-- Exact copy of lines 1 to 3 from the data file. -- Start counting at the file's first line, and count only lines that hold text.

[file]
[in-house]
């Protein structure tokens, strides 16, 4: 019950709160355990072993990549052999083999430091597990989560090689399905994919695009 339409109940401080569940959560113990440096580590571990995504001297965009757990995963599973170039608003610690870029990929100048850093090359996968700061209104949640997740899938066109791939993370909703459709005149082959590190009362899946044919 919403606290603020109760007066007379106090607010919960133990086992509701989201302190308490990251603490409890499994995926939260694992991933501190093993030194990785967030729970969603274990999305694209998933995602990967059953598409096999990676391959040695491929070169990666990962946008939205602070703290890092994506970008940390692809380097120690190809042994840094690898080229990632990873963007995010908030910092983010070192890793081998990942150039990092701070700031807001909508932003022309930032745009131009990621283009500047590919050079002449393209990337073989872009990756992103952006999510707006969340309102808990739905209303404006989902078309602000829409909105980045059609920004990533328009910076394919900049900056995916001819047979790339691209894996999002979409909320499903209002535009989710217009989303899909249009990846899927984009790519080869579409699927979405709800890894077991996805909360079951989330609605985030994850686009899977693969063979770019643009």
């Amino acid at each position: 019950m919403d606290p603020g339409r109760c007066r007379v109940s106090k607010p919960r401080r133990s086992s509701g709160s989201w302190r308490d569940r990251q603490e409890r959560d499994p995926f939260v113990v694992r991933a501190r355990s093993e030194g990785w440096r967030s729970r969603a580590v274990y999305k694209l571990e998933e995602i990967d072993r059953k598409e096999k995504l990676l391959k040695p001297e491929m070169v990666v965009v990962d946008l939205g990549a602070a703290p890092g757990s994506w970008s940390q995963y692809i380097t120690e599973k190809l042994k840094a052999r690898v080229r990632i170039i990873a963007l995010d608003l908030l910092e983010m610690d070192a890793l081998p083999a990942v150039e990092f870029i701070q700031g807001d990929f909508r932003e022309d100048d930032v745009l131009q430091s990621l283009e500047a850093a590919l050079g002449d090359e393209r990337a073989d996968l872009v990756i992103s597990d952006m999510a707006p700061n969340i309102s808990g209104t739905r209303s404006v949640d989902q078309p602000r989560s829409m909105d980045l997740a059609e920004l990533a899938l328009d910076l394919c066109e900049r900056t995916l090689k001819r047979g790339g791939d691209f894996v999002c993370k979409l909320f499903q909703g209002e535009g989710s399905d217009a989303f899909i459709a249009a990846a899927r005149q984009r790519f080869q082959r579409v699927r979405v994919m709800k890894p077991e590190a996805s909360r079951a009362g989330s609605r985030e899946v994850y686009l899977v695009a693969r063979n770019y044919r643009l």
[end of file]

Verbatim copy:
[in-house]
């Protein structure tokens, strides 16, 4: 019950709160355990072993990549052999083999430091597990989560090689399905994919695009 339409109940401080569940959560113990440096580590571990995504001297965009757990995963599973170039608003610690870029990929100048850093090359996968700061209104949640997740899938066109791939993370909703459709005149082959590190009362899946044919 919403606290603020109760007066007379106090607010919960133990086992509701989201302190308490990251603490409890499994995926939260694992991933501190093993030194990785967030729970969603274990999305694209998933995602990967059953598409096999990676391959040695491929070169990666990962946008939205602070703290890092994506970008940390692809380097120690190809042994840094690898080229990632990873963007995010908030910092983010070192890793081998990942150039990092701070700031807001909508932003022309930032745009131009990621283009500047590919050079002449393209990337073989872009990756992103952006999510707006969340309102808990739905209303404006989902078309602000829409909105980045059609920004990533328009910076394919900049900056995916001819047979790339691209894996999002979409909320499903209002535009989710217009989303899909249009990846899927984009790519080869579409699927979405709800890894077991996805909360079951989330609605985030994850686009899977693969063979770019643009």
């Amino acid at each position: 019950m919403d606290p603020g339409r109760c007066r007379v109940s106090k607010p919960r401080r133990s086992s509701g709160s989201w302190r308490d569940r990251q603490e409890r959560d499994p995926f939260v113990v694992r991933a501190r355990s093993e030194g990785w440096r967030s729970r969603a580590v274990y999305k694209l571990e998933e995602i990967d072993r059953k598409e096999k995504l990676l391959k040695p001297e491929m070169v990666v965009v990962d946008l939205g990549a602070a703290p890092g757990s994506w970008s940390q995963y692809i380097t120690e599973k190809l042994k840094a052999r690898v080229r990632i170039i990873a963007l995010d608003l908030l910092e983010m610690d070192a890793l081998p083999a990942v150039e990092f870029i701070q700031g807001d990929f909508r932003e022309d100048d930032v745009l131009q430091s990621l283009e500047a850093a590919l050079g002449d090359e393209r990337a073989d996968l872009v990756i992103s597990d952006m999510a707006p700061n969340i309102s808990g209104t739905r209303s404006v949640d989902q078309p602000r989560s829409m909105d980045l997740a059609e920004l990533a899938l328009d910076l394919c066109e900049r900056t995916l090689k001819r047979g790339g791939d691209f894996v999002c993370k979409l909320f499903q909703g209002e535009g989710s399905d217009a989303f899909i459709a249009a990846a899927r005149q984009r790519f080869q082959r579409v699927r979405v994919m709800k890894p077991e590190a996805s909360r079951a009362g989330s609605r985030e899946v994850y686009l899977v695009a693969r063979n770019y044919r643009l």